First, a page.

“There are four (Picasso) landscapes that I wish you could see. Strange to me that no one has considered him as a great landscape painter.”~~~ Alice B. Toklas, 1948
One morning back in January, Rick read an article in the Wall Street Journal about a new exhibit making the rounds in the art world. He asked me what I knew about Picasso’s landscapes. I replied that I didn’t know he ever painted landscapes. When I think of Picasso, I only think of Cubism, nothing more, and I’ll admit to not being a fan of Cubism.I get that it was cutting edge and avant-garde and all that, but cubism doesn’t appeal to me. But we do like landscapes and were curious to see what Picasso had painted that we were unaware of heretofore. So we decided to head to Charlotte to the Mint Museum and check out the exhibit titled “Out of Bounds.” Turns out that Picasso painted landscapes his entire life. News to me.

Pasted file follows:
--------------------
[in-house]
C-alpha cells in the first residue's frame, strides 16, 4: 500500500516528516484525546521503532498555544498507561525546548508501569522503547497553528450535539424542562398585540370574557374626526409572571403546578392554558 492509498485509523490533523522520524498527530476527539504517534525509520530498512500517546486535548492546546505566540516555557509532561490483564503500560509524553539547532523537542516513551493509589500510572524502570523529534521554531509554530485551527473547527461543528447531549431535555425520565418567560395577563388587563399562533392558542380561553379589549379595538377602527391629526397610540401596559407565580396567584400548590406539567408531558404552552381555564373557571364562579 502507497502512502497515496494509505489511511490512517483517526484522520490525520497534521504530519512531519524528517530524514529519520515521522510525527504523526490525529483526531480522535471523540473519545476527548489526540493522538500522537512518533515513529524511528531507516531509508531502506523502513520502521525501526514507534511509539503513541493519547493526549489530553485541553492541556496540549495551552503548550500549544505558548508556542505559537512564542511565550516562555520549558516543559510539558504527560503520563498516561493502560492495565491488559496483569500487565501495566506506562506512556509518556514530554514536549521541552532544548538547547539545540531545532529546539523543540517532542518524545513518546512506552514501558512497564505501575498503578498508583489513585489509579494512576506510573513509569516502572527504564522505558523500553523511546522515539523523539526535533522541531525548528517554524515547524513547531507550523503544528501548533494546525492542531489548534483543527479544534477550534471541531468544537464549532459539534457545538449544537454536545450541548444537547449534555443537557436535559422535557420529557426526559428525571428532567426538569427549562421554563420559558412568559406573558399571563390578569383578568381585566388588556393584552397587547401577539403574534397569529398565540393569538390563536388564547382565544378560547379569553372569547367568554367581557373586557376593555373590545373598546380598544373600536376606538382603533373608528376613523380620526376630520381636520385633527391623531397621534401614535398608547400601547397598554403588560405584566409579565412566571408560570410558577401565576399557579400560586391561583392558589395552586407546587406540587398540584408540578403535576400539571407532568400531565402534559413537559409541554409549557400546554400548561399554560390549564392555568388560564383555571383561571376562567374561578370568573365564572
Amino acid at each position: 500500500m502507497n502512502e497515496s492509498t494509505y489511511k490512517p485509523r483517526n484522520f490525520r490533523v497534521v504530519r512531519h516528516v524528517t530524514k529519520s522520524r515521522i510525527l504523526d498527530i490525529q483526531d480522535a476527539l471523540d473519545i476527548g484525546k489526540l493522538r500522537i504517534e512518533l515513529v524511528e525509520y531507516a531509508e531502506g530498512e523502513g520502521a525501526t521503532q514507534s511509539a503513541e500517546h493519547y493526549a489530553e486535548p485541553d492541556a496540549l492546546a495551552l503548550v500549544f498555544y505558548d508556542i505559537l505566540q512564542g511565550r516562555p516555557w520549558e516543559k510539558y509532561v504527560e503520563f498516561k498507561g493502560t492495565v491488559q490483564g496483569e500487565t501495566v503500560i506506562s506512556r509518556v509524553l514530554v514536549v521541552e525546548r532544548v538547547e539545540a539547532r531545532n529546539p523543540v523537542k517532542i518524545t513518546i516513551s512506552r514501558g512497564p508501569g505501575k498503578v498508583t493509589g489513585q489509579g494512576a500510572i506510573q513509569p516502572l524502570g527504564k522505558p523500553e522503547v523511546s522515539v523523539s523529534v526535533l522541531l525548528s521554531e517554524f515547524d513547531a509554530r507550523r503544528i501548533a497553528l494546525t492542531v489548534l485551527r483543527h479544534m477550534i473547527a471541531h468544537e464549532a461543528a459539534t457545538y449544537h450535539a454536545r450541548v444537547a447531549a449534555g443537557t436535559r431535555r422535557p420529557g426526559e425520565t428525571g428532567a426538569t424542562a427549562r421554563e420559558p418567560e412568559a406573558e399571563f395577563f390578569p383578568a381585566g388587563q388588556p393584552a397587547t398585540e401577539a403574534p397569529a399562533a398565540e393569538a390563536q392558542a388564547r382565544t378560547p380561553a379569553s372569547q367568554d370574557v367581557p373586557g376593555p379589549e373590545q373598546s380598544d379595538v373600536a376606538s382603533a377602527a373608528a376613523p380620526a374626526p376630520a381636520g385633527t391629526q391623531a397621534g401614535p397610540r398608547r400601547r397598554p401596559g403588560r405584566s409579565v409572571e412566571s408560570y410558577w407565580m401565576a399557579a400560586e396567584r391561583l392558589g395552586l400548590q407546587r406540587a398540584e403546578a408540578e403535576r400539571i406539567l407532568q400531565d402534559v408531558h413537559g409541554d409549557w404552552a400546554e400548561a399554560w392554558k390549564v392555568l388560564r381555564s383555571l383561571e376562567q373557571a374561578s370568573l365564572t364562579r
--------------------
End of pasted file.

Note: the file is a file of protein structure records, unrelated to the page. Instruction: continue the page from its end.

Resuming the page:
This year marks the fiftieth anniversary of the passing of Spanish artist, so there all sorts of exhibitions and events commemorating his life and works. There is an exhibit in New York entitled “Young Picasso in Paris” and one opening in Madrid entitled “Picasso and El Greco.” All the celebrations will end in December with a big international symposium in Paris. We won’t make it to that, but we did enjoy the exhibit at the Mint. We were surprised to learn that Picasso painted landscapes throughout his entire career. The exhibit starts off with a painting of Picasso’s birthplace in Spain that he painted at age 14. The last landscape was painted in 1972, the year before his death. Actually, the exhibit makes the point that Picasso used landscape painting to work through his thoughts and feelings of how the cultural world as well as the natural world around him affected and influenced him. Some of his landscapes show how much he was influenced by artists from the past and also by some of his contemporaries in the art world. In addition, he worked through landscapes to help him process and express his thoughts in the other genres he explored. The exhibit shows how he used landscapes as a springboard to other genres, such as Cubism, for which he is more famous. Picasso was witness to great changes in the world; he was born in Spain in 1881 and died in France in 1973. Also, during his lifetime, the camera became more widely available and made it simple to capture a landscape, so artists had to crank up the creative energy to keep them interesting and challenging to the public and to critics. He undoubtedly rose to the challenge; many of his landscapes take a commonplace scene and turn it into something extraordinary. To be completely honest, we are no more fans of Picasso now than we were before we saw the collection. Nonetheless, it was worthwhile because we learned a bit more about the man as well as about art in general. Plus, we had an exceptionally fun weekend with a couple of cousins and that was the best part!